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Letters: Time for Congress to learn compromise

Contributed To The Press • Jan 5, 2018 at 12:00 AM

When we were little my mother would often make changes in whatever my older brother and I were playing so that our sisters and cousins could participate. Later, we learned this was called a compromise.

I struggle to remember the last time Congress actually worked together and it wasn’t one party pushing their particular platform, or one party deciding how everyone was going to play. Going from one extreme to another during the past several years has become exhausting for most of us.

Since it is clear that many in Congress didn’t learn or have forgotten some of the lessons of their childhood, I propose we force them to learn how to play together again. I suggest a constitutional amendment that requires that 10 percent of “yes” votes be represented from the minority party on every vote in both the House and the Senate in order to pass legislation. This would force a degree of compromise and ownership from both parties on all proposed legislation, while (in theory) represent a minimum of 60 percent (a true majority) of all Americans.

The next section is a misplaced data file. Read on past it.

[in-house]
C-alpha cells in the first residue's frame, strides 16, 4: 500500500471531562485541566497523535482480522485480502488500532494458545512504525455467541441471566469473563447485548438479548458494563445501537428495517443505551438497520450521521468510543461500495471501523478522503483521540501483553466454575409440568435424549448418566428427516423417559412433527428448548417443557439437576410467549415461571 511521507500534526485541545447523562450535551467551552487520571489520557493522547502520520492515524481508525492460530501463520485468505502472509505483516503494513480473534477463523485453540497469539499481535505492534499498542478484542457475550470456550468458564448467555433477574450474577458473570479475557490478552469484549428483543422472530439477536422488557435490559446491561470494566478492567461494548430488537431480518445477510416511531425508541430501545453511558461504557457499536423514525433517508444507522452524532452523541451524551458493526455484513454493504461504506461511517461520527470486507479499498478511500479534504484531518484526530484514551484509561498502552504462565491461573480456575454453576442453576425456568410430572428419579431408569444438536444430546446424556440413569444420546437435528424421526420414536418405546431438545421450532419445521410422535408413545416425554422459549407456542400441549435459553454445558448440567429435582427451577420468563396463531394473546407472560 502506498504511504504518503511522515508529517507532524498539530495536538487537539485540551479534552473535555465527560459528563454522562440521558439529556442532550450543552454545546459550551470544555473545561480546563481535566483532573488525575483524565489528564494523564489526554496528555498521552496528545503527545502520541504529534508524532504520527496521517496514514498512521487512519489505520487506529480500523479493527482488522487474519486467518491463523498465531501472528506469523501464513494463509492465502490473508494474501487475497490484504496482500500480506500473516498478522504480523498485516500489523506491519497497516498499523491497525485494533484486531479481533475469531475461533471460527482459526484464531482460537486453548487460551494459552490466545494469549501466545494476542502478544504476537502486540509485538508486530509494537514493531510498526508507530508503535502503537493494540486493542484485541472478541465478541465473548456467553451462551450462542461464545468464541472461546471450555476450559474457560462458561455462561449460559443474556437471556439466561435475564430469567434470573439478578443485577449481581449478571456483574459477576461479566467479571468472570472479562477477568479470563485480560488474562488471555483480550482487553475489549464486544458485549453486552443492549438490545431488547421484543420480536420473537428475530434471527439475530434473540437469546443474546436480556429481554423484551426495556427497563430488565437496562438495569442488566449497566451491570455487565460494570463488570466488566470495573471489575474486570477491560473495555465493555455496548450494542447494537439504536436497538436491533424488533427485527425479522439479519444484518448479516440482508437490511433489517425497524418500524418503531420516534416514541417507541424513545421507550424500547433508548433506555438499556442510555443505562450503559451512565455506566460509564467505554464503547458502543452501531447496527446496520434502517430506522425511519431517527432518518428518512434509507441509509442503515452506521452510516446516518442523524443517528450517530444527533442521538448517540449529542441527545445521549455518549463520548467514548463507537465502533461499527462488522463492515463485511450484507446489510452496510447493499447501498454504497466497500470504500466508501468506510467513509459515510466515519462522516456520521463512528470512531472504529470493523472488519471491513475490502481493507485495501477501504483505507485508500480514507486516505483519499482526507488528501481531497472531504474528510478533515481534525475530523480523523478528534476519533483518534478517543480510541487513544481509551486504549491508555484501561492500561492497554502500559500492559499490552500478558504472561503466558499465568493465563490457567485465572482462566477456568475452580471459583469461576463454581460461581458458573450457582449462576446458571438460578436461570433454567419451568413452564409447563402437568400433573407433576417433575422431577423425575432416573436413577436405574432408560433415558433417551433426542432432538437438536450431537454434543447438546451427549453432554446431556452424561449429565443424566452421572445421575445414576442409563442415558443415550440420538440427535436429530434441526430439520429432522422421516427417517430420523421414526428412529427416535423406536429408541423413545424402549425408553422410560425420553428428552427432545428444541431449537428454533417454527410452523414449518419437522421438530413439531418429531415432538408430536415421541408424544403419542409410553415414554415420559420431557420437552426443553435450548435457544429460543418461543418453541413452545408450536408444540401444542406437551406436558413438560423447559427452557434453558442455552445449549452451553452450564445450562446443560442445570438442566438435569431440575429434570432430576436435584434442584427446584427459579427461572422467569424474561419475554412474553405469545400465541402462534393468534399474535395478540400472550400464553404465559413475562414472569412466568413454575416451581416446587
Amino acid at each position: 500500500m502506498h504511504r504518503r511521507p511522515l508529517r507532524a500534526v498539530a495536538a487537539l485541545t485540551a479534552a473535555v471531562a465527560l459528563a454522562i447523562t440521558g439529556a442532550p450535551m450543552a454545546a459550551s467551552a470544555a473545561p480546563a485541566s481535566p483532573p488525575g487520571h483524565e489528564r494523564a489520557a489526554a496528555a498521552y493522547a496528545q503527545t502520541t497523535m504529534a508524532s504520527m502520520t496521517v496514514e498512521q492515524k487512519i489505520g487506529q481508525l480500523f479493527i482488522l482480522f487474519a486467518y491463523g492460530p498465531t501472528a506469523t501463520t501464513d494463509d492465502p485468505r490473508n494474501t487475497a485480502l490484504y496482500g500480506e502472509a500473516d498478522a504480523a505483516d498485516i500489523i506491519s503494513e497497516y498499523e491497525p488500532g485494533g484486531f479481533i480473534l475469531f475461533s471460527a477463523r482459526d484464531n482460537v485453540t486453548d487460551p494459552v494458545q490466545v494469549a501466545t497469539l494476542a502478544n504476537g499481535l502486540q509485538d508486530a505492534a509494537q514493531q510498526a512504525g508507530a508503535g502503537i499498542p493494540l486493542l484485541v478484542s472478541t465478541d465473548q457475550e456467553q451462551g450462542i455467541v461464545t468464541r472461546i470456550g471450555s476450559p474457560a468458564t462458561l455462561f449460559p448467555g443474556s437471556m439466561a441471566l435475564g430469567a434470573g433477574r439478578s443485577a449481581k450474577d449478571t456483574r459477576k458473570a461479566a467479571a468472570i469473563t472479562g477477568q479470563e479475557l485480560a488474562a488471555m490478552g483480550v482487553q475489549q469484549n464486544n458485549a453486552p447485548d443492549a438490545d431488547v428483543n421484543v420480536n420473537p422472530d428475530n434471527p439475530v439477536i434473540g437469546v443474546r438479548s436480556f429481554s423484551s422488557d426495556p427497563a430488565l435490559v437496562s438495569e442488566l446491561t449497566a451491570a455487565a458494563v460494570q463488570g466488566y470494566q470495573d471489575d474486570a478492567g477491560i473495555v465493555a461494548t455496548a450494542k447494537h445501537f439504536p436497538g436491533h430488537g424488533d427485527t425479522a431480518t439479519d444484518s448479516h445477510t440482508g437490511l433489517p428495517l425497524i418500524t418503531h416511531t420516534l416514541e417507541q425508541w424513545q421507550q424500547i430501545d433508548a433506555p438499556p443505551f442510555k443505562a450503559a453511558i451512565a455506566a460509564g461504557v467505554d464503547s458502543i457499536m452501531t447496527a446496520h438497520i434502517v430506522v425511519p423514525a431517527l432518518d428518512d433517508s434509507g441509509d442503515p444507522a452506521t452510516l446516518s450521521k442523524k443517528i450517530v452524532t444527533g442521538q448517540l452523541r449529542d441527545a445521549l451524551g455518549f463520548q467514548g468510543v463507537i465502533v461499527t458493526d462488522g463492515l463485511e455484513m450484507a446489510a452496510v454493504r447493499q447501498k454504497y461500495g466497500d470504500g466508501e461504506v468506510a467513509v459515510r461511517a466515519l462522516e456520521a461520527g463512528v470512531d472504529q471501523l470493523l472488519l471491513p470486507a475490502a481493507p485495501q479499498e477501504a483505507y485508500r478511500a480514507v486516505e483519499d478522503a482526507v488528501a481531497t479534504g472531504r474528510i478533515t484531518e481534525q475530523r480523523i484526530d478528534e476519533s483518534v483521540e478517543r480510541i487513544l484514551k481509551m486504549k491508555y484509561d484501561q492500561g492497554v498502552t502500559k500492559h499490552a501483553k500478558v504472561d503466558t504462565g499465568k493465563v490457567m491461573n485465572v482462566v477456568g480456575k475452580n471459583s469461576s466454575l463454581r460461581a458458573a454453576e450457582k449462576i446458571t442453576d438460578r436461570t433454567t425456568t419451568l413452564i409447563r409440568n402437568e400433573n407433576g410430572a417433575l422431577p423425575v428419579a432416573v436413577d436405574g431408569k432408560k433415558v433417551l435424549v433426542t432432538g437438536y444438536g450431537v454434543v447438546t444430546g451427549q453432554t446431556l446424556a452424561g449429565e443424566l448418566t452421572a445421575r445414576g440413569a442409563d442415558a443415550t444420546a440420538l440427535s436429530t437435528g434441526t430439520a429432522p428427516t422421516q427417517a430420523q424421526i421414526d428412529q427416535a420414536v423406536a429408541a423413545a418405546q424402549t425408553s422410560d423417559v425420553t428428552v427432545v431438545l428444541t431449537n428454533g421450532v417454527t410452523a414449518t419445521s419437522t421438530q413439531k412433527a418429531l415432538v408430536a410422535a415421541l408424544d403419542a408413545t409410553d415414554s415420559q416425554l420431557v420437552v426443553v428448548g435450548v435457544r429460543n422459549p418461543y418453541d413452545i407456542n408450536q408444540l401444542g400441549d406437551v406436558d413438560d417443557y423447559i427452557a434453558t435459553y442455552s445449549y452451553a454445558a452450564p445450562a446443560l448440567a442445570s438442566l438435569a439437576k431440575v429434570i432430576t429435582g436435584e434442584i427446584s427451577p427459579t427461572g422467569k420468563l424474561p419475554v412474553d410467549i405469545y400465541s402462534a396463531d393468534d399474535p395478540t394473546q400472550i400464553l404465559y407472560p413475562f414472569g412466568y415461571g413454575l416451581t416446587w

While things seem to have calmed down lately, there remains an underlying and significant division tearing our country apart. This is putting our democracy and our way of life at great risk. We can no longer afford to be a country that seems to be 50 percent for or against everything.

It can be anticipated members of the current majority party might resist such a change, but I would ask that they look beyond their current advantage. They should know all too well that their advantage, like all power, is short-lived at best.

Something must be done to unite us and heal our nation.

Our elected officials seem to have forgotten that before they were conservatives or liberals they were all Americans.

STEVEN W. HILLIS

Telford

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